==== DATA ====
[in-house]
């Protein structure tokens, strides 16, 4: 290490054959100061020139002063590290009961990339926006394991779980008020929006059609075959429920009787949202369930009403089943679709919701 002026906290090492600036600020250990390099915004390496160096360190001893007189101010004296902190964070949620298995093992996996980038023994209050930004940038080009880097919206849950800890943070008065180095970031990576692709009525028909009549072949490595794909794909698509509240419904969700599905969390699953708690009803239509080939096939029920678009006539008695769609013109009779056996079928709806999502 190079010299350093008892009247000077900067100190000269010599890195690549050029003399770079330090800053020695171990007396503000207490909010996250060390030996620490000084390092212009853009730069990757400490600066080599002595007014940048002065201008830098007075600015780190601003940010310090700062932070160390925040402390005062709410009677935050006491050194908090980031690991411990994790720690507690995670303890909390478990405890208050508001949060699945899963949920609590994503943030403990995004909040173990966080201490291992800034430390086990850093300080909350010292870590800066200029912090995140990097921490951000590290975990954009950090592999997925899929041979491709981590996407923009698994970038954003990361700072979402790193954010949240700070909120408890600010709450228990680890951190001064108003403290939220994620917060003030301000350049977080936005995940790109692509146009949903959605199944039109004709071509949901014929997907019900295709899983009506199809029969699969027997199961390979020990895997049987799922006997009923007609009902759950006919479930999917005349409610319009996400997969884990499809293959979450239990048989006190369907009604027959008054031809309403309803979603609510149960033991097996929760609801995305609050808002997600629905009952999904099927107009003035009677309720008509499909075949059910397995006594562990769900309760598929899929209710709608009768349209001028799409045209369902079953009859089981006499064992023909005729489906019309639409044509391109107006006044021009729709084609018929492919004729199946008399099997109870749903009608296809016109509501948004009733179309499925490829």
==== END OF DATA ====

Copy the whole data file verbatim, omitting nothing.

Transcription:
[in-house]
């Protein structure tokens, strides 16, 4: 290490054959100061020139002063590290009961990339926006394991779980008020929006059609075959429920009787949202369930009403089943679709919701 002026906290090492600036600020250990390099915004390496160096360190001893007189101010004296902190964070949620298995093992996996980038023994209050930004940038080009880097919206849950800890943070008065180095970031990576692709009525028909009549072949490595794909794909698509509240419904969700599905969390699953708690009803239509080939096939029920678009006539008695769609013109009779056996079928709806999502 190079010299350093008892009247000077900067100190000269010599890195690549050029003399770079330090800053020695171990007396503000207490909010996250060390030996620490000084390092212009853009730069990757400490600066080599002595007014940048002065201008830098007075600015780190601003940010310090700062932070160390925040402390005062709410009677935050006491050194908090980031690991411990994790720690507690995670303890909390478990405890208050508001949060699945899963949920609590994503943030403990995004909040173990966080201490291992800034430390086990850093300080909350010292870590800066200029912090995140990097921490951000590290975990954009950090592999997925899929041979491709981590996407923009698994970038954003990361700072979402790193954010949240700070909120408890600010709450228990680890951190001064108003403290939220994620917060003030301000350049977080936005995940790109692509146009949903959605199944039109004709071509949901014929997907019900295709899983009506199809029969699969027997199961390979020990895997049987799922006997009923007609009902759950006919479930999917005349409610319009996400997969884990499809293959979450239990048989006190369907009604027959008054031809309403309803979603609510149960033991097996929760609801995305609050808002997600629905009952999904099927107009003035009677309720008509499909075949059910397995006594562990769900309760598929899929209710709608009768349209001028799409045209369902079953009859089981006499064992023909005729489906019309639409044509391109107006006044021009729709084609018929492919004729199946008399099997109870749903009608296809016109509501948004009733179309499925490829």